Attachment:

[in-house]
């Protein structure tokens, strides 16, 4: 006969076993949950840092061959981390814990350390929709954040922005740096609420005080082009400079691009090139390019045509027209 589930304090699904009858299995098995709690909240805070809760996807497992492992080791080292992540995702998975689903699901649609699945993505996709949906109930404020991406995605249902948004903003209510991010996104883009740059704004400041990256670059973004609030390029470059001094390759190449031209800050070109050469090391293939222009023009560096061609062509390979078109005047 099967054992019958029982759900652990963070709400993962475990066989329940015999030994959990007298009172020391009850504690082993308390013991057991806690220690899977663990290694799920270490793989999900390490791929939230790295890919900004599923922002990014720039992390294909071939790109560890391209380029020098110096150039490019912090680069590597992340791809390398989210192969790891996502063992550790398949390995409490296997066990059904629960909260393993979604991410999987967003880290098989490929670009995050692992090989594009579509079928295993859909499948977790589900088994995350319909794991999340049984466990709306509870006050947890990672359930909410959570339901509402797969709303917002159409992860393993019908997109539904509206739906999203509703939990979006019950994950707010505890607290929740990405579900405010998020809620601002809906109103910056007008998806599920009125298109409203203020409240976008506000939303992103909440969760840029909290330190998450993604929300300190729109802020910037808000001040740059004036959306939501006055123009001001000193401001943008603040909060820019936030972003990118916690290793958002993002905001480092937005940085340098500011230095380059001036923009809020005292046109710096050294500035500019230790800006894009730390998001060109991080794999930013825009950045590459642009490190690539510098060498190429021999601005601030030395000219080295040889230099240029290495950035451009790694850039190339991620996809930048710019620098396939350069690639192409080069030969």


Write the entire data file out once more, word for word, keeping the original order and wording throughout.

[in-house]
């Protein structure tokens, strides 16, 4: 006969076993949950840092061959981390814990350390929709954040922005740096609420005080082009400079691009090139390019045509027209 589930304090699904009858299995098995709690909240805070809760996807497992492992080791080292992540995702998975689903699901649609699945993505996709949906109930404020991406995605249902948004903003209510991010996104883009740059704004400041990256670059973004609030390029470059001094390759190449031209800050070109050469090391293939222009023009560096061609062509390979078109005047 099967054992019958029982759900652990963070709400993962475990066989329940015999030994959990007298009172020391009850504690082993308390013991057991806690220690899977663990290694799920270490793989999900390490791929939230790295890919900004599923922002990014720039992390294909071939790109560890391209380029020098110096150039490019912090680069590597992340791809390398989210192969790891996502063992550790398949390995409490296997066990059904629960909260393993979604991410999987967003880290098989490929670009995050692992090989594009579509079928295993859909499948977790589900088994995350319909794991999340049984466990709306509870006050947890990672359930909410959570339901509402797969709303917002159409992860393993019908997109539904509206739906999203509703939990979006019950994950707010505890607290929740990405579900405010998020809620601002809906109103910056007008998806599920009125298109409203203020409240976008506000939303992103909440969760840029909290330190998450993604929300300190729109802020910037808000001040740059004036959306939501006055123009001001000193401001943008603040909060820019936030972003990118916690290793958002993002905001480092937005940085340098500011230095380059001036923009809020005292046109710096050294500035500019230790800006894009730390998001060109991080794999930013825009950045590459642009490190690539510098060498190429021999601005601030030395000219080295040889230099240029290495950035451009790694850039190339991620996809930048710019620098396939350069690639192409080069030969």